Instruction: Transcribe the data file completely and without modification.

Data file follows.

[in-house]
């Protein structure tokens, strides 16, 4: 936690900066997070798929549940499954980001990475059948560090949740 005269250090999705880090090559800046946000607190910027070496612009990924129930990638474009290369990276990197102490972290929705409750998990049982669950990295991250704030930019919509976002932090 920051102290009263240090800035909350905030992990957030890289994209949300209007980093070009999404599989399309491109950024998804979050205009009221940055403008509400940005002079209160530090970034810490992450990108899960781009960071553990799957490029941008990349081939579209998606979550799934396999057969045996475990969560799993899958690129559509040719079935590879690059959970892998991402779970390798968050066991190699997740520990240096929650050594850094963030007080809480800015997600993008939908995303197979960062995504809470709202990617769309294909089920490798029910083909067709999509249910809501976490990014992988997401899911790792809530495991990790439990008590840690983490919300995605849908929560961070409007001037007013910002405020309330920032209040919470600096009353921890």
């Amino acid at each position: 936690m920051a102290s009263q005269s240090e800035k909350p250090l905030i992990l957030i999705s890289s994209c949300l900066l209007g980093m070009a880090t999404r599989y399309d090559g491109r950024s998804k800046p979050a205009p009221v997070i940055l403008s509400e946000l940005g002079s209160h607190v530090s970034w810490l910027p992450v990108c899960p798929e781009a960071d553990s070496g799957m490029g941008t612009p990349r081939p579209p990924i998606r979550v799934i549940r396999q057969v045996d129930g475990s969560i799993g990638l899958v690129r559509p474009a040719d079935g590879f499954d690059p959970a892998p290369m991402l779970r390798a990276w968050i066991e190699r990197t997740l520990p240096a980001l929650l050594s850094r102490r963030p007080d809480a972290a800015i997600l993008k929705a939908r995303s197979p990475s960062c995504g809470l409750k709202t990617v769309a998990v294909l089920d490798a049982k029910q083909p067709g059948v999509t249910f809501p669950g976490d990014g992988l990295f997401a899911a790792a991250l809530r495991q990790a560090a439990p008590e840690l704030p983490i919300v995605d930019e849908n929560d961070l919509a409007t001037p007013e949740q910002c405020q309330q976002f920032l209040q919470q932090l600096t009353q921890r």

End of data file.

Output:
[in-house]
């Protein structure tokens, strides 16, 4: 936690900066997070798929549940499954980001990475059948560090949740 005269250090999705880090090559800046946000607190910027070496612009990924129930990638474009290369990276990197102490972290929705409750998990049982669950990295991250704030930019919509976002932090 920051102290009263240090800035909350905030992990957030890289994209949300209007980093070009999404599989399309491109950024998804979050205009009221940055403008509400940005002079209160530090970034810490992450990108899960781009960071553990799957490029941008990349081939579209998606979550799934396999057969045996475990969560799993899958690129559509040719079935590879690059959970892998991402779970390798968050066991190699997740520990240096929650050594850094963030007080809480800015997600993008939908995303197979960062995504809470709202990617769309294909089920490798029910083909067709999509249910809501976490990014992988997401899911790792809530495991990790439990008590840690983490919300995605849908929560961070409007001037007013910002405020309330920032209040919470600096009353921890």
């Amino acid at each position: 936690m920051a102290s009263q005269s240090e800035k909350p250090l905030i992990l957030i999705s890289s994209c949300l900066l209007g980093m070009a880090t999404r599989y399309d090559g491109r950024s998804k800046p979050a205009p009221v997070i940055l403008s509400e946000l940005g002079s209160h607190v530090s970034w810490l910027p992450v990108c899960p798929e781009a960071d553990s070496g799957m490029g941008t612009p990349r081939p579209p990924i998606r979550v799934i549940r396999q057969v045996d129930g475990s969560i799993g990638l899958v690129r559509p474009a040719d079935g590879f499954d690059p959970a892998p290369m991402l779970r390798a990276w968050i066991e190699r990197t997740l520990p240096a980001l929650l050594s850094r102490r963030p007080d809480a972290a800015i997600l993008k929705a939908r995303s197979p990475s960062c995504g809470l409750k709202t990617v769309a998990v294909l089920d490798a049982k029910q083909p067709g059948v999509t249910f809501p669950g976490d990014g992988l990295f997401a899911a790792a991250l809530r495991q990790a560090a439990p008590e840690l704030p983490i919300v995605d930019e849908n929560d961070l919509a409007t001037p007013e949740q910002c405020q309330q976002f920032l209040q919470q932090l600096t009353q921890r």